A walk through “Encounters: UFO Experience” will take visitors into another galaxy, let alone another world.
The opening of the new museum, on the northeast corner of Broadway at the Beach in Myrtle Beach, was delayed Thursday until at least, Saturday, after delivery of more artifacts for set-up in the museum’s seven galleries, said Brian Bouquet, president and chief executive of The Event Agency in Los Angeles, which handled the site’s primary development and design.
The “Encounters” extravaganza – in place through Sept. 2, before a planned world tour – still got under way Thursday, though, with special guest Stanton Friedman. The nuclear physicist and “UFOlogist” who worked on propulsion systems in the 1960s and whose employment has spanned such companies as General Electric, General Motors and the former TRW and McDonnell Douglas, spoke in the morning as part of a preview tour of “Encounters” and at a public lecture midafternoon nearby at Legends in Concert.
Friedman, from Fredericton, New Brunswick, said he foresees “Encounters” as a “magnet for people who have seen things” in the skies, drawing audiences from around the world, to inspire more people with an interactive resource in countering myths with “factual information” about flying saucers. He said few courses exist about unidentified flying objects, and that only 12 doctoral theses have been completed.
Sign Up and Save
Get six months of free digital access to The Sun News
Viewing this museum as a comprehensive view on the subject matter, Friedman said, “Absence of evidence is not evidence for absence,” to which to discount it so casually means, “You’re not looking hard enough” for material.
Thanks to modernized technologies, planets have been detected by the light they block in front of stars, he said.
Leading the tour through “Encounters,” Bouquet started in the Ancient Encounters gallery, which he said, notes earlier peoples’ drawings of their concept of UFOs. An encased model of an “alien skull” found in Mexico shows its oblong shape and detail in front and back.
Quest for documents
The “Military Involvement” section includes an exhibit of some government paperwork on UFOs and alien-related matters. Friedman recounted the longtime and continuing quest to obtain disclosure of more federal agencies’ documents, albeit with many sections “whited out” – not “blacked out” – from declassification.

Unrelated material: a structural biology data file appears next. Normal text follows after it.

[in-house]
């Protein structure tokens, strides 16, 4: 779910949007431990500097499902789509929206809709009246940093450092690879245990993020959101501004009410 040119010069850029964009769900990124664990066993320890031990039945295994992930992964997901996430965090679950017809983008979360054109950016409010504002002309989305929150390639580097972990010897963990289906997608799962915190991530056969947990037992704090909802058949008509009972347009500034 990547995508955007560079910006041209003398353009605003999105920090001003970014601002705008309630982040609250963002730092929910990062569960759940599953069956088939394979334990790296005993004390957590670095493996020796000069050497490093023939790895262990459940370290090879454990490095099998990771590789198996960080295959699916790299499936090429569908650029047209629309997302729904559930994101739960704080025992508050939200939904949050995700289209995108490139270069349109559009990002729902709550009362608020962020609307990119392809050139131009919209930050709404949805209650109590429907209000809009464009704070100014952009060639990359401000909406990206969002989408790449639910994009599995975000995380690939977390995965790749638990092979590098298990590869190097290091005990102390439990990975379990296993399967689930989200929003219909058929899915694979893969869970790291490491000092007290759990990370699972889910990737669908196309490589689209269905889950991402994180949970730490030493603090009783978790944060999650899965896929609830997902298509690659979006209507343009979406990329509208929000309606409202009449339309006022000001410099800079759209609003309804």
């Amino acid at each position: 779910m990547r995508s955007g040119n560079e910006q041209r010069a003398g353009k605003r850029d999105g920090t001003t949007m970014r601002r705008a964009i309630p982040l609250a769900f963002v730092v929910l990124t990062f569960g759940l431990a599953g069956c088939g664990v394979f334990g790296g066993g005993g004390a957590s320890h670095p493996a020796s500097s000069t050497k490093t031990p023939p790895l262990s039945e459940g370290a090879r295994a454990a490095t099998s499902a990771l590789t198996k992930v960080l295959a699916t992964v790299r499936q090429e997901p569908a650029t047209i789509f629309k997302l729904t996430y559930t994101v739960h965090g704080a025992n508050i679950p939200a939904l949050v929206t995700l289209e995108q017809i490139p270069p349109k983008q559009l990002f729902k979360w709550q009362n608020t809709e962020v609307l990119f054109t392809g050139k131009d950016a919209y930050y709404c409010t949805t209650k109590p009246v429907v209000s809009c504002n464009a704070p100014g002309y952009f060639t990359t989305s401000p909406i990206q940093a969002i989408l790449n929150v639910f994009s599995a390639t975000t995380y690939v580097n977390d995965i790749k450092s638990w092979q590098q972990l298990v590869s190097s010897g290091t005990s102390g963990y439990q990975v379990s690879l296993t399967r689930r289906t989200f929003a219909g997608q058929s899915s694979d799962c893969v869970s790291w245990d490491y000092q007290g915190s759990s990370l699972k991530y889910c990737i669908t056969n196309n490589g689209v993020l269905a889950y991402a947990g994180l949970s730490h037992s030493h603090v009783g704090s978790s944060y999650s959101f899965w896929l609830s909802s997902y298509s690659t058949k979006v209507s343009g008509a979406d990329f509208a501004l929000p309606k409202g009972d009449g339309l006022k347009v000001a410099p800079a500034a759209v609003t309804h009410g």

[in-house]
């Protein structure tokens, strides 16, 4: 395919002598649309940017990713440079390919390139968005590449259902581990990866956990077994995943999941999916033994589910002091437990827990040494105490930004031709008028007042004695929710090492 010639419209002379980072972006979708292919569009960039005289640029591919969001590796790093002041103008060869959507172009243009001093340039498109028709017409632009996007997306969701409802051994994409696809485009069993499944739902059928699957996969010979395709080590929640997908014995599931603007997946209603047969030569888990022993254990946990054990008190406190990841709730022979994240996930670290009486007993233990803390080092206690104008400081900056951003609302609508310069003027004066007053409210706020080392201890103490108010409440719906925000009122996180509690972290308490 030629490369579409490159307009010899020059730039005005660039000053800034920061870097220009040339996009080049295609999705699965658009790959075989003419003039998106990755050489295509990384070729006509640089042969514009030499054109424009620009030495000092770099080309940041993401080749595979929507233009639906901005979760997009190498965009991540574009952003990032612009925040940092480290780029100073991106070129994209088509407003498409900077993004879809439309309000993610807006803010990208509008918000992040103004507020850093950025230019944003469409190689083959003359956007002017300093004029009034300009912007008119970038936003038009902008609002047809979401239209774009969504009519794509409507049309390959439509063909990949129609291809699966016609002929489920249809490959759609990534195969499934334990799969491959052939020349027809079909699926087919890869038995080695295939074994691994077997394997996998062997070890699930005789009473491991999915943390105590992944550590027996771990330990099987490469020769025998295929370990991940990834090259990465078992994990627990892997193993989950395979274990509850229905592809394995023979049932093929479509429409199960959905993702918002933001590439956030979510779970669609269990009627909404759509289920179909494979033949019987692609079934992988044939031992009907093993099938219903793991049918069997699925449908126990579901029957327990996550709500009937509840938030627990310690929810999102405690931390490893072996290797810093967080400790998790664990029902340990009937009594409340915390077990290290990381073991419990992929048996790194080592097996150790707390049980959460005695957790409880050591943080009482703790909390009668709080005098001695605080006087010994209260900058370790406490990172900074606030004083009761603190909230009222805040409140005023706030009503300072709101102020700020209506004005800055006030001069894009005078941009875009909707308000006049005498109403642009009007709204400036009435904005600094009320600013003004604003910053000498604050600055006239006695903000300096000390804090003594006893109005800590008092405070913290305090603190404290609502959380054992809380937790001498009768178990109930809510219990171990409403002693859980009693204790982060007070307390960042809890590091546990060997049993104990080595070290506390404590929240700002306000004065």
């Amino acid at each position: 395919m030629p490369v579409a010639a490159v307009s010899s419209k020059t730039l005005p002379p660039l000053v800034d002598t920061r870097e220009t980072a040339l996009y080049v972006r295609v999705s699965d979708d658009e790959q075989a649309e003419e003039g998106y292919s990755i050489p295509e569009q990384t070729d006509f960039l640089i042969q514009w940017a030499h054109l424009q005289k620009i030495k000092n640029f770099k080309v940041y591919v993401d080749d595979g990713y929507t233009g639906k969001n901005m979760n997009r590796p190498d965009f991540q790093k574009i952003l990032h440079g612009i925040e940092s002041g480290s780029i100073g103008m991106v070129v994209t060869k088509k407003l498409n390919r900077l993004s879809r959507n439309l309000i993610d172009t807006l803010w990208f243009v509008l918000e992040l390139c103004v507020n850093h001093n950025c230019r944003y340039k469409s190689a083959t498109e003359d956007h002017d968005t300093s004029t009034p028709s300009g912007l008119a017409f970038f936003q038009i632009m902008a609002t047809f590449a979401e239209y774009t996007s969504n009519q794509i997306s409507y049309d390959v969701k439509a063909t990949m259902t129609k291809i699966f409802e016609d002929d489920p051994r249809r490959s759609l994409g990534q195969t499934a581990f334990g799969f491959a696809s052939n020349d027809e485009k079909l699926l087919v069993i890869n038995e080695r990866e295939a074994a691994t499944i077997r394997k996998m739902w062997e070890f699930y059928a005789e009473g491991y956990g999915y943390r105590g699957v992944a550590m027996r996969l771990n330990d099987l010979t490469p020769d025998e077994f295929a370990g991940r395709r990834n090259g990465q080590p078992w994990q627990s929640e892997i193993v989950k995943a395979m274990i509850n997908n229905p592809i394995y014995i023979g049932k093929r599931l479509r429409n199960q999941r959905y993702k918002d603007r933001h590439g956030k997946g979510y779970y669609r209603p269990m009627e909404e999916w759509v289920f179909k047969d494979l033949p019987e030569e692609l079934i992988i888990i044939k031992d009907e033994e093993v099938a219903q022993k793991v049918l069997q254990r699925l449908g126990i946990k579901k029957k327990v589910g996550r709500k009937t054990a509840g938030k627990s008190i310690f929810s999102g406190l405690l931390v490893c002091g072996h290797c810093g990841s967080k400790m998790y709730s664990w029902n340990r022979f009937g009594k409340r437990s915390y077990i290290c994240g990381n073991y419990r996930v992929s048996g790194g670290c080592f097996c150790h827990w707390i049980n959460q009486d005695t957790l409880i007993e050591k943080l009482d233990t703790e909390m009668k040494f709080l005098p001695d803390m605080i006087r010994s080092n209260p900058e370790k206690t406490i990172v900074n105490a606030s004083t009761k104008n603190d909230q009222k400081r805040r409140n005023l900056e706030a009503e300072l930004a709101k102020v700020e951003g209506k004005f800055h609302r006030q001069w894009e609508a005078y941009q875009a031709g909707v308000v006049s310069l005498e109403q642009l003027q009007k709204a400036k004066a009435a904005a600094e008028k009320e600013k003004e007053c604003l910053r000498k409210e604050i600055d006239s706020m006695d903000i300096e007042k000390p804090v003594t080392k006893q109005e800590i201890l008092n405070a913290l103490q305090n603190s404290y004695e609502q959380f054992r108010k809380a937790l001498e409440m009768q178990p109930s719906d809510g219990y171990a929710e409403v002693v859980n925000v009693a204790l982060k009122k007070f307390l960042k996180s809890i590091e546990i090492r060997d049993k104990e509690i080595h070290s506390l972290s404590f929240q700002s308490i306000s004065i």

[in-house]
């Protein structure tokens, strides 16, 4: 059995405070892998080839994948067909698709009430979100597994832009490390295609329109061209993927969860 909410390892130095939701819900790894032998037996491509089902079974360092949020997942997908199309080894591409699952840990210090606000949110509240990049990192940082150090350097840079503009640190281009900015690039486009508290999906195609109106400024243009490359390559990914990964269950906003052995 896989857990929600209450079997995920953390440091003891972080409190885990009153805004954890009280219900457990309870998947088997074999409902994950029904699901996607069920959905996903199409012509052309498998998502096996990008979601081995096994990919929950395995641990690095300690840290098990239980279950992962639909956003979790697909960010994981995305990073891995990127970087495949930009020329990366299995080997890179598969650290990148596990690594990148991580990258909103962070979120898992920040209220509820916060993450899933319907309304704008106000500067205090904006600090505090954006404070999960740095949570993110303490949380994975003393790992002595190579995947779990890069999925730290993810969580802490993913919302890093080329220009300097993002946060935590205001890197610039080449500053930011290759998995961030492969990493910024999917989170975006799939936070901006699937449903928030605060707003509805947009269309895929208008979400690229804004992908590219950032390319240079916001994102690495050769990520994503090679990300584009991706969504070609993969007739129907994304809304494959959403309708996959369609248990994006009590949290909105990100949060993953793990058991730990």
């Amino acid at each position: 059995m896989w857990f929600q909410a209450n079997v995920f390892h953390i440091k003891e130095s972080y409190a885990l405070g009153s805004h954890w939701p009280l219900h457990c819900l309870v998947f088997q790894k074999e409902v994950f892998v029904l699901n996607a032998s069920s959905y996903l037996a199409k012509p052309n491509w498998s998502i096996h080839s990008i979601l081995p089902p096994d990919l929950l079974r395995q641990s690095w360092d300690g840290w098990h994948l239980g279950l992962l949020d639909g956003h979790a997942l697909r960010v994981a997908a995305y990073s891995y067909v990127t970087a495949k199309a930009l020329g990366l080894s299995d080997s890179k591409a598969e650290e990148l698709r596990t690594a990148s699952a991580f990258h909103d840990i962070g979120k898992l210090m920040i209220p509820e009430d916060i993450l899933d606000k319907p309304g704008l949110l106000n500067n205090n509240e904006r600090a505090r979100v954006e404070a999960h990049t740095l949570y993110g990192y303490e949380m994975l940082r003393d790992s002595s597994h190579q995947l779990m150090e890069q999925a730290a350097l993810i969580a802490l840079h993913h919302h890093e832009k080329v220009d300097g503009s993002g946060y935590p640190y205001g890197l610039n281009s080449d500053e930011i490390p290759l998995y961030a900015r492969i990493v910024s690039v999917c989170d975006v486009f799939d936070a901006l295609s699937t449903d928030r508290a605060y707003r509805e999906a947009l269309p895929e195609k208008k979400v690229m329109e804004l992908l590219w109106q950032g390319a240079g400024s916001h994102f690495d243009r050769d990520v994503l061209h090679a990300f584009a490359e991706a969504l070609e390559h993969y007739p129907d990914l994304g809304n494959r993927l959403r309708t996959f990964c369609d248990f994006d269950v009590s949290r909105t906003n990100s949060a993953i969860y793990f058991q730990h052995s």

“The document morass is huge,” Friedman said, also voicing his understanding that some UFO concerns fall under reasons for national security, especially amid Russia and China also not releasing all their information, for example.
Bouquet noted how the phrase, “It must have been a weather balloon,” though, hasn’t been omitted in releases of federal records.
Leading the way into the “Abduction Experience” room, Bouquet said people who have reported such spaceship entry encounters described feelings of “entering a womb,” starting cold and feeling hotter, with smoke rising and bright light. Inside, this gallery surrounds guests with lights and gadgets of a cockpit, complete with replicas of specimens in jars, and connects to a propulsion gallery.
The “Pop Culture” wing shows how aliens and outer space concepts have driven interest in such media and movies and TV shows.
Don’t miss the list of “Celebrity sightings of UFOs,” and such summaries about William Shatner of “Star Trek,” the Rolling Stones’ Mick Jagger, former champion boxer Muhammad Ali, former Spice Girl Victoria Beckham, actor Will Smith, the late John Lennon and Jackie Gleason, and the 39th and 40th U.S. presidents, Jimmy Carter and Ronald Reagan.
In his opening remarks, Friedman also said how in general, with lectures, he’ll ask for a show of hands from folks to say they’re seen UFOs, but that 90 percent of those respondents have not reported their sightings for the record, each because of a thought that “people would think I’m nuts.”
“Encounters,” housed where the “Bodies Revealed” exhibit bore all the previous two summers, and the feedback it will generate will gives everyone the opportunity to interact, Friedman said, with “a new way to learn more about flying saucers.”
Counting every U.S. state and Canadian province, and 18 other countries, in his speaking engagements through the years, Friedman advised against applying the term science to UFOs. He said he also hopes the public recognizes that “the world has changed.”
“We’re not at the top of the heap,” he said, especially since satellites have allowed humankind to conclude “a good estimate” of 8 billion planets in the Milky Way, among “billions of galaxies.”